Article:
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ING Says Ignore Erroneous Filing on U.S. Unit Share Sale

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ING Groep NV Bank Branch
ING Groep NV is exiting its U.S. life insurance business to comply with terms of a 2008 bailout. Photographer: Matthew Lloyd/Bloomberg

March 18 (Bloomberg) -- ING Groep NV, the biggest Dutch financial-services company, told investors to disregard a regulatory filing that outlined plans to sell more shares in its U.S. life insurance unit.

“It was an error,” Raymond Vermeulen, an ING spokesman, said by phone. “Anything in the filing which says something about what we might be doing should be ignored.”

The U.S. Securities and Exchange Commission filing was posted before 7 a.m. in New York. More than an hour later, the Amsterdam-based company issued a statement saying the document was “filed prematurely and erroneously with regards to the potential sale of shares of ING US” and that the information should be “ignored until further notice.”

The parent company said in the erroneous release that it planned to sell 33 million shares of New York-based ING U.S. Inc. That holding would be valued at about $1.2 billion, based on yesterday’s closing price of $35.60 for ING U.S.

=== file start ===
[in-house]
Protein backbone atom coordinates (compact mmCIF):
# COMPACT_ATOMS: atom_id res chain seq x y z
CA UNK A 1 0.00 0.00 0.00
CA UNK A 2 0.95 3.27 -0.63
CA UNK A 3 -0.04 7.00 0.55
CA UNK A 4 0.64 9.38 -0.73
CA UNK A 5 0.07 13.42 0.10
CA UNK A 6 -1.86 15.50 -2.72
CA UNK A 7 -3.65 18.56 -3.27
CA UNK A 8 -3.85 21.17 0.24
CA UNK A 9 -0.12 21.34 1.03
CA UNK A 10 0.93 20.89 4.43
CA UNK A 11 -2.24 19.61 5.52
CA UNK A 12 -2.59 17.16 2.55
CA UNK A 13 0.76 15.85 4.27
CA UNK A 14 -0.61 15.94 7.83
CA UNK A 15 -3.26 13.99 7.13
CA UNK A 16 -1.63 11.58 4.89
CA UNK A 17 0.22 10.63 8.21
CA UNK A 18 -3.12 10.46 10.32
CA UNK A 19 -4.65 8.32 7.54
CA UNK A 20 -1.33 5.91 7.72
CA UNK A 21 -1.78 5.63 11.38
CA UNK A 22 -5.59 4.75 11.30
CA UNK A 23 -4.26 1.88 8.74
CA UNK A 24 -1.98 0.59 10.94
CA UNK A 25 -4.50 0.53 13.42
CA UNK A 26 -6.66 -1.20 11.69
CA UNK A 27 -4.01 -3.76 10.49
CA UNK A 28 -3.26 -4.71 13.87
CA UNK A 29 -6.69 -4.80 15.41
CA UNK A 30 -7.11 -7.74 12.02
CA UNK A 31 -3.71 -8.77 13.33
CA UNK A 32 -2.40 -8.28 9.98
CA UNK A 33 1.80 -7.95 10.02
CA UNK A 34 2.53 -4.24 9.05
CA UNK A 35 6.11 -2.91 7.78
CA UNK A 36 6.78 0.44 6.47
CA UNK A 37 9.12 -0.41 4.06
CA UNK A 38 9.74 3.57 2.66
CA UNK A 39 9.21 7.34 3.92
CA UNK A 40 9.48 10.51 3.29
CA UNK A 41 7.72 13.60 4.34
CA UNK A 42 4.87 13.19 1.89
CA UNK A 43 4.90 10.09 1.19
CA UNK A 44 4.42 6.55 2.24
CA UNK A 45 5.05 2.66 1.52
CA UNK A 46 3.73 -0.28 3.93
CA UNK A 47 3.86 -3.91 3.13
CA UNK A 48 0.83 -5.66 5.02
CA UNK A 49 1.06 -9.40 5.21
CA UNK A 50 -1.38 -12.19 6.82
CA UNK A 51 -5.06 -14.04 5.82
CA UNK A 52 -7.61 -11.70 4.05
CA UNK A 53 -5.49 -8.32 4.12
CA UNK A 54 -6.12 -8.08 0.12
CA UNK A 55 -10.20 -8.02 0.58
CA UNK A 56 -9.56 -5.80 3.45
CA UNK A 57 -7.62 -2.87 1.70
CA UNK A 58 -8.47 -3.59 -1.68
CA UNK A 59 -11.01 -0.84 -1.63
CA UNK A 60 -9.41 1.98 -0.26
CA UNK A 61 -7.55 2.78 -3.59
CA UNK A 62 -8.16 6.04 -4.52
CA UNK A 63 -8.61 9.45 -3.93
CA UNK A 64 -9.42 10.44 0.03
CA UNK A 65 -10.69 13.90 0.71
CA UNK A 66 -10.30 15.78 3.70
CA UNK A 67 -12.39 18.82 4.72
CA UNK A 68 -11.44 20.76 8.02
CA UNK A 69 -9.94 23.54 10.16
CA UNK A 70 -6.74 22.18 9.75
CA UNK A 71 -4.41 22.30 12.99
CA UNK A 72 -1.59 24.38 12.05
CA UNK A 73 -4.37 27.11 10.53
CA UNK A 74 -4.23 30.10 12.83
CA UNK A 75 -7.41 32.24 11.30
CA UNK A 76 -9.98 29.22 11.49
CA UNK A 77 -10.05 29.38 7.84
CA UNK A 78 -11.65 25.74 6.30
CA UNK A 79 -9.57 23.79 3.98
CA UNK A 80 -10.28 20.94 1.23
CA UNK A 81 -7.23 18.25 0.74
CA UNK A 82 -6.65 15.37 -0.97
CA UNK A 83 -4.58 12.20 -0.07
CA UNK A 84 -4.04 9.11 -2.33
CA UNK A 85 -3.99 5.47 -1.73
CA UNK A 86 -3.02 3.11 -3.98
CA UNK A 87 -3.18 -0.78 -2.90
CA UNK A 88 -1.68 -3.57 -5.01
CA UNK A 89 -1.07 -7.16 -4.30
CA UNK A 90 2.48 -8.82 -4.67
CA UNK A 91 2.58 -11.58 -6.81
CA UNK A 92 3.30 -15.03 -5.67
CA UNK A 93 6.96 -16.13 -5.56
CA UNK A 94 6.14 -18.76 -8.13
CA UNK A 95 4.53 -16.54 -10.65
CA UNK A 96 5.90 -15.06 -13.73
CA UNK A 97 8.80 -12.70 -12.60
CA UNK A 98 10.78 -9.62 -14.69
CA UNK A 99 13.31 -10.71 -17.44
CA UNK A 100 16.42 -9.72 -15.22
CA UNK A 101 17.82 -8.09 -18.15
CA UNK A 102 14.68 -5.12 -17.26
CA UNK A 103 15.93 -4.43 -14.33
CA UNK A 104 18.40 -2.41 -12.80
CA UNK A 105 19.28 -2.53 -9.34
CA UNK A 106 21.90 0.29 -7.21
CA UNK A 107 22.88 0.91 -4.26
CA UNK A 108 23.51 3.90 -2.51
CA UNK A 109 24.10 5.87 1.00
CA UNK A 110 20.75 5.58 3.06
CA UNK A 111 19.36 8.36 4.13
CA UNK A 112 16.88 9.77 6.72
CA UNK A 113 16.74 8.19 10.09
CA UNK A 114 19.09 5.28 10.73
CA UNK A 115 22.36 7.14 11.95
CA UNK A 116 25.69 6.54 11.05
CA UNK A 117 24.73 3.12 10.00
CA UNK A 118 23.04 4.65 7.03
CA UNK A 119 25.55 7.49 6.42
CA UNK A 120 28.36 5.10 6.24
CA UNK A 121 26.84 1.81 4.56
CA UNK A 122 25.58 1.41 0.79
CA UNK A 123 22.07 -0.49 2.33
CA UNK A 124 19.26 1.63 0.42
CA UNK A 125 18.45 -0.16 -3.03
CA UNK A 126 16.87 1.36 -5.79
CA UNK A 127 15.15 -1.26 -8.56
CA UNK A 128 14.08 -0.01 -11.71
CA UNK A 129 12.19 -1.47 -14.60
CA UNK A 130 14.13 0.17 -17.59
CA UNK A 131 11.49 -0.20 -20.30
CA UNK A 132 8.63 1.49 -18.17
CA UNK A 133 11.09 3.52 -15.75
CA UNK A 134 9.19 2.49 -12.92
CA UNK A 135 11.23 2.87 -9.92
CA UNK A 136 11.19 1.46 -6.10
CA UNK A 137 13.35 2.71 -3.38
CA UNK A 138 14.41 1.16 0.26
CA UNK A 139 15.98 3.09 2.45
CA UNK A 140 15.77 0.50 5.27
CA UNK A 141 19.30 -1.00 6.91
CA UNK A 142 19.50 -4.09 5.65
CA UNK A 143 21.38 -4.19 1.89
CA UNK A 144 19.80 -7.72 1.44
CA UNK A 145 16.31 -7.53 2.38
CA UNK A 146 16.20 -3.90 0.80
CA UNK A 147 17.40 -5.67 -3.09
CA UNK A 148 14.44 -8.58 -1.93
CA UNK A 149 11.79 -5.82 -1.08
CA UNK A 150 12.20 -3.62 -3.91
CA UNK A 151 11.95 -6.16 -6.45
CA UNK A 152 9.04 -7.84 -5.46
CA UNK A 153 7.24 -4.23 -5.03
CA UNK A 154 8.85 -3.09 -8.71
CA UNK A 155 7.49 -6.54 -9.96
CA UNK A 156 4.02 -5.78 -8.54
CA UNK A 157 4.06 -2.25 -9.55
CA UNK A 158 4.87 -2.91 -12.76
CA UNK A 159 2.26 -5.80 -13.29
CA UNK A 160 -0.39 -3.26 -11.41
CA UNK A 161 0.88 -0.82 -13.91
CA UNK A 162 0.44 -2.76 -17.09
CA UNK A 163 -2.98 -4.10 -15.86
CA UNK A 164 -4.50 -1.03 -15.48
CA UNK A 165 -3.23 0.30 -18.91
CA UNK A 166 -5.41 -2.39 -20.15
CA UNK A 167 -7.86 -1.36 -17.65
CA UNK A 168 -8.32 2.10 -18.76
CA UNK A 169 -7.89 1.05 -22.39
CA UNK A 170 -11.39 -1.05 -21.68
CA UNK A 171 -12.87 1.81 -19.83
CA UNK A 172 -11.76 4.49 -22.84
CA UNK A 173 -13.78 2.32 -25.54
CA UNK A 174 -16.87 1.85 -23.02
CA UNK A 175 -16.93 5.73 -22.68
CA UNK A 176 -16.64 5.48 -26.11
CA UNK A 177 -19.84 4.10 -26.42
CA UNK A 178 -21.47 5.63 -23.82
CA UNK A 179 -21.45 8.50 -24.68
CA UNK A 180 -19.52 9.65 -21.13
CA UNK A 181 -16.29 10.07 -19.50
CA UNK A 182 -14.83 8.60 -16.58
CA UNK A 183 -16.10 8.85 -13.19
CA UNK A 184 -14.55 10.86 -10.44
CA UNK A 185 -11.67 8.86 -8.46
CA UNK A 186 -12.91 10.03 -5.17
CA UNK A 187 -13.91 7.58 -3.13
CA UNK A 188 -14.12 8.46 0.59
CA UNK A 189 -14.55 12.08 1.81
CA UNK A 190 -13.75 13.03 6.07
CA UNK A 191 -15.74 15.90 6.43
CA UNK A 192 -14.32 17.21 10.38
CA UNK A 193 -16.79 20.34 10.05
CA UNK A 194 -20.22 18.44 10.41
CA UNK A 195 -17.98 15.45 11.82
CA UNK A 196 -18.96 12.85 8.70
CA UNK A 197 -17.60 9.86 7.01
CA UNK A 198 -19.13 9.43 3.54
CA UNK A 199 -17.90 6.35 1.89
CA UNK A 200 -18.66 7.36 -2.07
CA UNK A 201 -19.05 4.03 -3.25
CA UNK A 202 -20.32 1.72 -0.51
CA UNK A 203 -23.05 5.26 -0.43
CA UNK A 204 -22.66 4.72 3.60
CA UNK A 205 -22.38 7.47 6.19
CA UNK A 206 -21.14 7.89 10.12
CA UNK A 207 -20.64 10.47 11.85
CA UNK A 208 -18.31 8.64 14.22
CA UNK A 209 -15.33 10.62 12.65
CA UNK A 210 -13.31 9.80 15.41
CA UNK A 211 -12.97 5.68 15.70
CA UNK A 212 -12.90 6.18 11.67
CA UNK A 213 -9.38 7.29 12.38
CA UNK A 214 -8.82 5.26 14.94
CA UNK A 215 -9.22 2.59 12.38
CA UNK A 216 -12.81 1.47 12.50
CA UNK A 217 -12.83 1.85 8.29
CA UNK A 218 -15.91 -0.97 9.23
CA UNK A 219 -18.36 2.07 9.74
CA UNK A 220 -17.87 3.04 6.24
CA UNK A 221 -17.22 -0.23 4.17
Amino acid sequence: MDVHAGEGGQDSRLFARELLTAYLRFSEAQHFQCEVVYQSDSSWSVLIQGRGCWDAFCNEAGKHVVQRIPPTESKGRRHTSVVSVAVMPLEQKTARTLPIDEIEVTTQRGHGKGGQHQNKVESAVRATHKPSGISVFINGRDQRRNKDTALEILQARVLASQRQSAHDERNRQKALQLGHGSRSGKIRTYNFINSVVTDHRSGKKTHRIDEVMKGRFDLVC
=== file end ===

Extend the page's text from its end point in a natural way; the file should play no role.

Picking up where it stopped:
ING is exiting its U.S. life insurance business to comply with terms of a 2008 bailout. The Dutch company cut its stake last year to 57 percent through sales including an initial public offering in May when the stock sold for $19.50 apiece. According to the premature filing, the plan was to lower the stake to about 45 percent.

The U.S. unit followed with its own filing today, saying it approved the repurchase of as much as $300 million in stock. ING U.S. plans to enter an agreement to buy $250 million in shares from the Dutch company, the document shows. The premature filing by the parent included a reference to the $250 million plan.

ING U.S. jumped 2.2 percent to $36.39 at 10:26 a.m. in New York. The parent company climbed 1.9 percent.

To contact the reporter on this story: Zachary Tracer in New York at ztracer1@bloomberg.net

To contact the editors responsible for this story: Dan Kraut at dkraut2@bloomberg.net Steven Crabill

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